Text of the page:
Though multi-reedist Courtney Pine has been playing soprano for almost 30 years, this is the first occasion he's recorded an entire album with the instrument. Following his bass clarinet adventures on the European roots album Europa
(Destin-E, 2011) it's clear that the modern British jazz legend doesn't tire of setting himself new challenges. Taking as his inspiration the roots of the British Afro-Caribbean community, Pine visits calypso, soca, zouk, reggae and South African rhythms in a joyous dance party that's liberally infused with his electrifying be-bop lines.
Pine's music has mostly always had a contemporary urban accent, yet albums such as the aforementioned Europa
, Transition in Tradition
(Destin-E Records, 2009)which traced jazz's rootsand now House of Legends
suggest that of late he's found greater inspiration in the past than in the hip-hop, jungle and drum 'n' bass that's colored much of his discography. Pine previously explored his Jamaican roots on the reggae-inspired jazz of Closer to Home
(Mango, 1992), but there's a greater stylistic breadth and an infectious exuberance on display here. House of Legend
can also be seen as an extension of the Jazz Warriors
' Out Of Many, One People
(Island, 1987), which celebrated the UK's Afro-Caribbean jazz talent. It's also a posthumous and heartfelt dedication to some of the UK's most important jazz musicians and composerstrumpeter Harry Beckett
, saxophonists Sir John Dankworth
, Andy Hamilton
and Lol Coxhill
, and London-based American trumpeter/vocalist Abram Wilson
who succumbed to cancer at the tragically early age of 38 in 2012. Pine has never made any bones about his musical debts, though "Ca C'est Bon Ca" bears such close resemblance to saxophonist Sidney Bechet
's "Petite Fleur" that the New Orleans jazz pioneer surely deserves a co-writing credit.
And, as a celebration of the 50th anniversary of Jamaica's independence, House of Legend
is another socially and politically conscious recording in the vein of Afropeans
(Destin-E Records, 2008), a rousing live recording that marked the 200th anniversary of the Abolition of the Slave Trade Act. Several of the compositions here are similarly inspired by black historical figures, activists and victims alike, but with the exception of "The Tale of Stephen Lawrence"a duet between Pine and pianist Mervyn Africa that serves as a poignant eulogy to British teenager Lawrence, horrifically murdered in a racist attackthe music is upbeat and celebratory in tone.
Trombonist Trevor Edwards and trumpeter Mark Crown sound the reveille to the party on "Kingstonian Swing." Pianist Mario Canonge, guitarist Cameron Pierre
and bassist Miles Danso provide the ska rhythms and accents, as Pine unfurls a fast yet melodic solo. A short slice of dub reggae serves as a breather before Crown solos with equal panache. "Liamuiga (Cook Up)" is a melodically appealing calypso reminiscent of Sonny Rollins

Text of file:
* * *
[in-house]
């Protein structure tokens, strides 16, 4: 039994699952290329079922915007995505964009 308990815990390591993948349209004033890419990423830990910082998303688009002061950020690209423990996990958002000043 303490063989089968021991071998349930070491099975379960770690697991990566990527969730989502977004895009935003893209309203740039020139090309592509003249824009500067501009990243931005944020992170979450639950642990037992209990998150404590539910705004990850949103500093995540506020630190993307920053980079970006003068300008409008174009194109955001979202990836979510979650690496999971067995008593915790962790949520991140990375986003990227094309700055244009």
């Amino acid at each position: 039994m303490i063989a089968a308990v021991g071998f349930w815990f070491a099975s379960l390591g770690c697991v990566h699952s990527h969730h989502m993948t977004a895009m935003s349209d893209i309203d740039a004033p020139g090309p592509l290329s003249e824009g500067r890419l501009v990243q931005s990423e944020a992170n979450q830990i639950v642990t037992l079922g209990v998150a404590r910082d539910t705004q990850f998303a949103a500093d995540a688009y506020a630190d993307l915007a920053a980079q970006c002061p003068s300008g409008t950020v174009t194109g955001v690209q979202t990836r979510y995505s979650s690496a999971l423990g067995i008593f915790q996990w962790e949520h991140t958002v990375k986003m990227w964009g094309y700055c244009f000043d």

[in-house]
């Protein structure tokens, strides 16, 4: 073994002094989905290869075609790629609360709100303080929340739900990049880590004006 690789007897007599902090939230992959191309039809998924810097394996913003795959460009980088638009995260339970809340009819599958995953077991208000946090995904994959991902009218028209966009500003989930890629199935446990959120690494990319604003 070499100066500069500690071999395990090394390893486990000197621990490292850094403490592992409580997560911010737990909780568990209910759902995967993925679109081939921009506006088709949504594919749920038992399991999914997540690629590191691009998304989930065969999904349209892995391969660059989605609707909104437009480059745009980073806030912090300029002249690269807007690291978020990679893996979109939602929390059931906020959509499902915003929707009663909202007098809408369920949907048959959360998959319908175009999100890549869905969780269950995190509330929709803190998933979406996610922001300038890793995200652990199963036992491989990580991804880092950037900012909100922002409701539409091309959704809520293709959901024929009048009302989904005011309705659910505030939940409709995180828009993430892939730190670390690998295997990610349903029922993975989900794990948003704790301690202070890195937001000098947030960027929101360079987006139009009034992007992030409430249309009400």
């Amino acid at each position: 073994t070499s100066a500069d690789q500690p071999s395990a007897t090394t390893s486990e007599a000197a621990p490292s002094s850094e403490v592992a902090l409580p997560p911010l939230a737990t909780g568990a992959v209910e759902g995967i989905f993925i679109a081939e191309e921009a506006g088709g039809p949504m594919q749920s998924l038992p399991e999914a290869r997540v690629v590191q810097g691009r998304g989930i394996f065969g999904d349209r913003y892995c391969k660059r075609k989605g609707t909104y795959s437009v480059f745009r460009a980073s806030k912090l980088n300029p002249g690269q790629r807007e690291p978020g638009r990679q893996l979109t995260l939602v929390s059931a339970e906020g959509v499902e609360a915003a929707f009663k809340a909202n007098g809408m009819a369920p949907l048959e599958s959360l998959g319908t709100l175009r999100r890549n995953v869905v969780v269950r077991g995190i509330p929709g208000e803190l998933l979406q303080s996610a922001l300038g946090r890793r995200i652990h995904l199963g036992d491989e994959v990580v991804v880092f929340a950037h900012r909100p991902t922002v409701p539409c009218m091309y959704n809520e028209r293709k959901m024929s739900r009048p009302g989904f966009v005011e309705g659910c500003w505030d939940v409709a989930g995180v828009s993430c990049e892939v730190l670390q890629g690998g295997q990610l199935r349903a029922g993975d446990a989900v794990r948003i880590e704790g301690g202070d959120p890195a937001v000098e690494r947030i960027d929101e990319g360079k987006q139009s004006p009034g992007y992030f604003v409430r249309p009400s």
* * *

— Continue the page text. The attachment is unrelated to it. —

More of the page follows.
; Annise Hadeed's steel pan brings the sunny flavor of the Caribbean to the mix and there's joy too in Pierre's fluid lines. It's Pine's wildly exuberant solo, however, that really steals the show.
It doesn't all
work so well. "Samuel Sharpe" sounds like a disco version of the Star Trek theme and Pine's use of EWI has the unwelcome effect of converting this homage to the former Jamaican slave-turned-protester into cheesy, hotel-synthesizer kitsch. Drummer Rod Youngs
' metronomic beat has a programmed feel that does little to dispel the notion of a one-man synthesizer show. Surprisingly, given the range of styles Pine visits on House of Legends
the music is often rhythmically unchallenging and the predictable beat on a number of tracks can become a little monotonous.
The calypso jaunt "Claudia Jones" skips along at a breezy pace with standout solos from Pierre and Pine. The native Indian intro to "Song of the Maroons" conjured by Michael Bammi Rose's flute, bass drum and hand-held cymbals/shakers gives way to an uplifting melody driven by strummed guitar. Rose and Pine's solos are joyful expressions of play. "House of Hutch" and "From Father to Son" continue the party vein. The former features a swinging, Latin-tinged piano solo from Canonge and another breathless torrent of notes from Pine that raises the temperature. The latter tuneanother calypso-influenced numberpits Pine and veteran trumpeter Eddie Tan Tan Thornton together in a passionate give-and-take.
"Ma-Di-Ba" fuses infectious melody and groove in a celebration of Nelson Mandela and South Africa's stirring music of the townships. Pine saves the most frenetic to lasta double time meringue take on "Tico Tico." Pierre, Canonge and the leader each contribute solos on a full-throttle rendition that provides a rousing group exclamation, and one that can only be followed by someone pulling the plug.
Pine doesn't set out to reinvent the wheel on his latest roots adventure, though he does give some of his finest solos yet committed to record, surely stretching the reach of the soprano saxophone to its limits. House of Legends
may not be the most innovative or progressive recording Pine has ever done, but it's certainly the most enjoyable.
Personnel: Courtney Pine; soprano sax (1-11), EWI (4), alto flute (7); Mervyn Africa: acoustic piano (1); Mark Crown: trumpet (2); Trevor Edwards: trombone (2-3, 8); Rico Rodriquez: trombone (2); Mario Canonge: acoustic piano (2-6, 8-9); Cameron Pierre: electric guitar: (2-4, 6, 8-9), acoustic guitar (5, 7), banjo (7); Miles Danso: double bass (2-11); Rod Youngs: drums (2-11); Annise Hadeed: steel pan (3-4, 6-7, 9); Ellen Blair: violin (5); Natalie Taylor: viola (5); Amanda Drummond: viola (5); Jenny Adejayan: cello (5); Michael Bammi Rose: flute (7); Dominic Grant: acoustic guitar (7); Eddie Tan Tan Thornton: trumpet (9); Claude Deppa: flugelhorn (10); Lucky Ranku: electric guitar (10).